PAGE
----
A Riddle Wrapped in a Mystery Inside Anglo-Latin Aenigmata

Since you last heard from me, everything has changed on the mezzanine.

Well, maybe not everything—our basic job is the same, but my recent projects have breathed new life into my DOML internship (and our recent discovery of musical Latin renditions of nursery rhymes and Elvis Presley lyrics have at times made it feel a bit like an alternate universe).

The first of my projects has frequently given me flashbacks to mornings on a school bus telling riddles to pass the time.  This is because I have been editing a volume of Anglo-Latin aenigmata, or riddles.

Many of the riddles, written by several different authors, are based on a sort of medieval encyclopedia by Isadore of Seville, which gives insight into how the world was viewed in medieval times.  Some of the more puzzling riddles provided me with the most fascinating windows into legends that were widespread during the era of the riddles’ authors.

For example, there was a rich tradition of legend surrounding salamanders.  A riddle by Aldhelm, a 7th century poet, assumes this knowledge, describing a fireproof animal that could not be destroyed by flames.  I was, of course, stumped by this, having gained no enlightenment about this trait from observing my elementary school class pet, a salamander.  Perhaps some people are still aware of the supposed mythical qualities of the animal, but I’d always thought of them as rather ordinary amphibians.  However, they were widely seen as magical creatures strongly associated with fire, sort of like dragons, in the Middle Ages.


A fireproof salamander in a 14th century manuscript in the Bodleian Library.

I tried to solve the riddles as I went along, and it proved to be more difficult than the editing itself.  My success rate was something like 25%.  And that’s even counting the riddles that give away their solutions acrostically.  I’d like to think that my lack of knowledge about the minutia of medieval folklore is to blame for my dismal solving performance, but I’m a little embarrassed to report that I incorrectly guessed the answer to three riddles in a row, all of which had “furnace” as a solution.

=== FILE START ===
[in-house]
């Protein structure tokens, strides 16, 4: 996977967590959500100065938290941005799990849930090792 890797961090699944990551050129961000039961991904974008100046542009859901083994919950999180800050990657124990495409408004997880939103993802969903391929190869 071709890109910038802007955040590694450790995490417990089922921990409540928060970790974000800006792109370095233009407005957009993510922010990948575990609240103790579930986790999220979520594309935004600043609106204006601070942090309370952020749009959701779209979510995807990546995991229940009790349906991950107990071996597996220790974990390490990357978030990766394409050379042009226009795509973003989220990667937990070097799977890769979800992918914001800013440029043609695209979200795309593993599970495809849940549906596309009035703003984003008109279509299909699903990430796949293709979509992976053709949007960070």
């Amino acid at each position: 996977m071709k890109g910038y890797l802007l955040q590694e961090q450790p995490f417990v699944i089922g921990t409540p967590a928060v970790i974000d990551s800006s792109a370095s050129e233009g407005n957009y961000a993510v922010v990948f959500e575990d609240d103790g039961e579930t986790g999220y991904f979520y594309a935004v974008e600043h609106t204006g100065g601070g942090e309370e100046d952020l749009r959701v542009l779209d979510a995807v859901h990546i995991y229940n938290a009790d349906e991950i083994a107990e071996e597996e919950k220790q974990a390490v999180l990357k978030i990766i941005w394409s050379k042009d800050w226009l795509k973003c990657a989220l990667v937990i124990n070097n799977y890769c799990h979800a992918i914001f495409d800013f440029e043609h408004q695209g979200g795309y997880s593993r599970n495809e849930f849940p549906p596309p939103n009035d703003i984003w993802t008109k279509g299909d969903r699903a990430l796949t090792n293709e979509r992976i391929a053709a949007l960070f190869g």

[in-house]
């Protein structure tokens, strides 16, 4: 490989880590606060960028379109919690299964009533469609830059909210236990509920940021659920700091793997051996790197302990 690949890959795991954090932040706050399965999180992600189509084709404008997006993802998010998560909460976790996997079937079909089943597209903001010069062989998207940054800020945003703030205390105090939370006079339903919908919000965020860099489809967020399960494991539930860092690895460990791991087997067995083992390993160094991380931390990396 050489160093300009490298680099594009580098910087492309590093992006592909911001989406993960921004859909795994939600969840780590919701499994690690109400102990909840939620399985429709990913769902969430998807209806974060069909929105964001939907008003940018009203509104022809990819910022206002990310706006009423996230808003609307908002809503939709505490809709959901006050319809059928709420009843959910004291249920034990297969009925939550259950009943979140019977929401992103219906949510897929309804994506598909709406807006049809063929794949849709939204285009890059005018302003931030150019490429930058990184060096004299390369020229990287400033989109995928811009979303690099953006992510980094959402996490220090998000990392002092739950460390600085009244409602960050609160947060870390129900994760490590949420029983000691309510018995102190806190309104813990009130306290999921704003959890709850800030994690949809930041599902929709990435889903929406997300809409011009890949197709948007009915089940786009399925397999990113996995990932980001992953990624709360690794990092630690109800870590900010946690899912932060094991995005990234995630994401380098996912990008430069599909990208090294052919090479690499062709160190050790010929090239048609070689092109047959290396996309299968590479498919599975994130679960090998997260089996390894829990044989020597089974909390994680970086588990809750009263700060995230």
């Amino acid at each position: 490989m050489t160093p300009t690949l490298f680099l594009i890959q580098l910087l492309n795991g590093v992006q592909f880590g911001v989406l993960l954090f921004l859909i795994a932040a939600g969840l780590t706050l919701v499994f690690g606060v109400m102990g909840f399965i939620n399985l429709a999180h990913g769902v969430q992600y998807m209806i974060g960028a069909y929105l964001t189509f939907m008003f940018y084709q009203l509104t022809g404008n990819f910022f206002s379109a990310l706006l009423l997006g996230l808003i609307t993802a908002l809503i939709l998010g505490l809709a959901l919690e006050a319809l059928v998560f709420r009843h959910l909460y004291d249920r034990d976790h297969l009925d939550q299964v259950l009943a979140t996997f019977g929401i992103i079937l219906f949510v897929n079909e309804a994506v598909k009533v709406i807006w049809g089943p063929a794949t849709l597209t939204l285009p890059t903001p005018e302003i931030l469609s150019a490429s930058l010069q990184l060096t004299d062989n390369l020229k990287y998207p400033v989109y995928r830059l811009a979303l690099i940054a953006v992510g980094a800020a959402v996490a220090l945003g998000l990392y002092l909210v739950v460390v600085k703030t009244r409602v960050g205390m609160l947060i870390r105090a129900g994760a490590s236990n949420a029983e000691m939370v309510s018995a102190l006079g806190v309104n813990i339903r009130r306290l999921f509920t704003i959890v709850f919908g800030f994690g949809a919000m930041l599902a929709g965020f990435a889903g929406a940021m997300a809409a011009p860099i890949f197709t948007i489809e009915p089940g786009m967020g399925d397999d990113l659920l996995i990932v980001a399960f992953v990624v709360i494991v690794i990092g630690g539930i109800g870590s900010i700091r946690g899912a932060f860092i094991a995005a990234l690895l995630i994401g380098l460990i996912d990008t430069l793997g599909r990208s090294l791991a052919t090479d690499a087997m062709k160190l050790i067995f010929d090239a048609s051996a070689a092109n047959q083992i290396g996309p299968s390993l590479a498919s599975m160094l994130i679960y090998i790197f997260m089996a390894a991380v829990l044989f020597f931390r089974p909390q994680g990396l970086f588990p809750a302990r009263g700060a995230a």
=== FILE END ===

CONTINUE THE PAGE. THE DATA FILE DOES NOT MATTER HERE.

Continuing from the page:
Try your hand at solving one by Aldhelm:

Nunc mea divinis complentur viscera verbis

totaque sacratos gestant praecordia biblos;

at tamen ex isdem nequeo cognoscere quicquam:

infelix fato fraudabor munere tali,

dum tollunt dirae librorum lumina Parcae.

Now my insides are filled with divine words,

and all my vitals bear sacred books;

but nevertheless I can’t learn anything from them:

I, unlucky, am cheated by fate with such a duty,

while the dreadful Fates take away the light of books.

The solution is arca libraria, or book chest, in which libraries were stored at the time.


A manuscript of Aldhelm’s aenigmata, showing the riddle told above.

I am currently working on editing parts of Carmina Burana.  They are not the same poems that I am used to from my days of horribly mangling Carl Orff’s Carmina Burana on the clarinet in high school band.  A good portion of them focus on corruption in the Church, and how money can buy you anything—including salvation or a “not guilty” verdict in court.

Outside of my work at DOML, everything has continued to be amazing.  The Dumbarton Oaks community has grown steadily, with new fellows and interns arriving.  I am more and more grateful for the grounds and the people that populate them.  I’ve had an inspiring summer so far, and a significant portion of that invigoration has been drawn from DO.  I look forward to savoring my last month here.

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